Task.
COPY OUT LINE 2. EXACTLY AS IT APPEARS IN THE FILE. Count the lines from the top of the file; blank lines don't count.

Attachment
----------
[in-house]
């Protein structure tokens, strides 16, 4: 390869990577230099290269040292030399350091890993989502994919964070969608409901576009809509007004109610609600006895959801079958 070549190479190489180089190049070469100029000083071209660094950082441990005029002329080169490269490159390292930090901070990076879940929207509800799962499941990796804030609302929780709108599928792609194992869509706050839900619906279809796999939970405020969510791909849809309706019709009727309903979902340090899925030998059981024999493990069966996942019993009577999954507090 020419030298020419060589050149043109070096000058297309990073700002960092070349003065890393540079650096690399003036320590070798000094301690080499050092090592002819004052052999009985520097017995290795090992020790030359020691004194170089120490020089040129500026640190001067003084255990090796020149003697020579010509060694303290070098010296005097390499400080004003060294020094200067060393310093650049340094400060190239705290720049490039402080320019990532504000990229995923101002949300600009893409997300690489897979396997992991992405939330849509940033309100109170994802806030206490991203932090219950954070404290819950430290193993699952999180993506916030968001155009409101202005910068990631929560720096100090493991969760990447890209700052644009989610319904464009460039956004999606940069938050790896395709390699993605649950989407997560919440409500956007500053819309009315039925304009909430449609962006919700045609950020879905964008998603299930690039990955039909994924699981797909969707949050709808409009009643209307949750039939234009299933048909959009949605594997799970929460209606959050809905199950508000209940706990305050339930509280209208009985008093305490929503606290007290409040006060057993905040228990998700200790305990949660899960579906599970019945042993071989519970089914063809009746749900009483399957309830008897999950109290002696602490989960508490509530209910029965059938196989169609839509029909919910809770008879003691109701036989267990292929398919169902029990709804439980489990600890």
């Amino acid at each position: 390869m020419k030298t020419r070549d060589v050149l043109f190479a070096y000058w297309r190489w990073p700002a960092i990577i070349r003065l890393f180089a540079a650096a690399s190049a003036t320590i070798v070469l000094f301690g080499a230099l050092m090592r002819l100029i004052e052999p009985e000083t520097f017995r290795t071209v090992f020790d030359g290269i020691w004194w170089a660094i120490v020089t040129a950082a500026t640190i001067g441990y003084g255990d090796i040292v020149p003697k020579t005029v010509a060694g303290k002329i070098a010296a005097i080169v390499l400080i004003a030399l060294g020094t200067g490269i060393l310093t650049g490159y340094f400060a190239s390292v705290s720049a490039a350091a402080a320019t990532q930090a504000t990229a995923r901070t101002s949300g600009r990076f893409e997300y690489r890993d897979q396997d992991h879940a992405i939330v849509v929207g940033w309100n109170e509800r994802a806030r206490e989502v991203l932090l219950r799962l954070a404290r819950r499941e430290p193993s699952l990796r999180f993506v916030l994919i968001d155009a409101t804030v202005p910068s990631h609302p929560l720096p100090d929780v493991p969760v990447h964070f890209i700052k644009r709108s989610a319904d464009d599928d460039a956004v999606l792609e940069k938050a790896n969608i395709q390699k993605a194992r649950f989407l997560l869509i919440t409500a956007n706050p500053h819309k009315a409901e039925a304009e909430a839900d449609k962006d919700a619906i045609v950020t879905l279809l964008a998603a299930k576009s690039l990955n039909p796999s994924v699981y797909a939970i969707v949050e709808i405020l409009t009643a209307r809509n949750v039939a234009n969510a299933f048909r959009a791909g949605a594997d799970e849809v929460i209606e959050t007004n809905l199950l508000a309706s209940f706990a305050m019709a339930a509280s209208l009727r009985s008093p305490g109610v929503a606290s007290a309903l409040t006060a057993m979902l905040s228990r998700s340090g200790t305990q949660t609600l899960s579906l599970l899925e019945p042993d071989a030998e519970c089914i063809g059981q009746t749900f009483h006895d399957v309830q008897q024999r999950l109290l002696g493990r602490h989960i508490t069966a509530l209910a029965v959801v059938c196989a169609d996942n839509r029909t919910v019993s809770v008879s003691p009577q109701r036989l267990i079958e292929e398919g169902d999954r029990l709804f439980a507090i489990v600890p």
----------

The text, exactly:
């Protein structure tokens, strides 16, 4: 390869990577230099290269040292030399350091890993989502994919964070969608409901576009809509007004109610609600006895959801079958 070549190479190489180089190049070469100029000083071209660094950082441990005029002329080169490269490159390292930090901070990076879940929207509800799962499941990796804030609302929780709108599928792609194992869509706050839900619906279809796999939970405020969510791909849809309706019709009727309903979902340090899925030998059981024999493990069966996942019993009577999954507090 020419030298020419060589050149043109070096000058297309990073700002960092070349003065890393540079650096690399003036320590070798000094301690080499050092090592002819004052052999009985520097017995290795090992020790030359020691004194170089120490020089040129500026640190001067003084255990090796020149003697020579010509060694303290070098010296005097390499400080004003060294020094200067060393310093650049340094400060190239705290720049490039402080320019990532504000990229995923101002949300600009893409997300690489897979396997992991992405939330849509940033309100109170994802806030206490991203932090219950954070404290819950430290193993699952999180993506916030968001155009409101202005910068990631929560720096100090493991969760990447890209700052644009989610319904464009460039956004999606940069938050790896395709390699993605649950989407997560919440409500956007500053819309009315039925304009909430449609962006919700045609950020879905964008998603299930690039990955039909994924699981797909969707949050709808409009009643209307949750039939234009299933048909959009949605594997799970929460209606959050809905199950508000209940706990305050339930509280209208009985008093305490929503606290007290409040006060057993905040228990998700200790305990949660899960579906599970019945042993071989519970089914063809009746749900009483399957309830008897999950109290002696602490989960508490509530209910029965059938196989169609839509029909919910809770008879003691109701036989267990292929398919169902029990709804439980489990600890």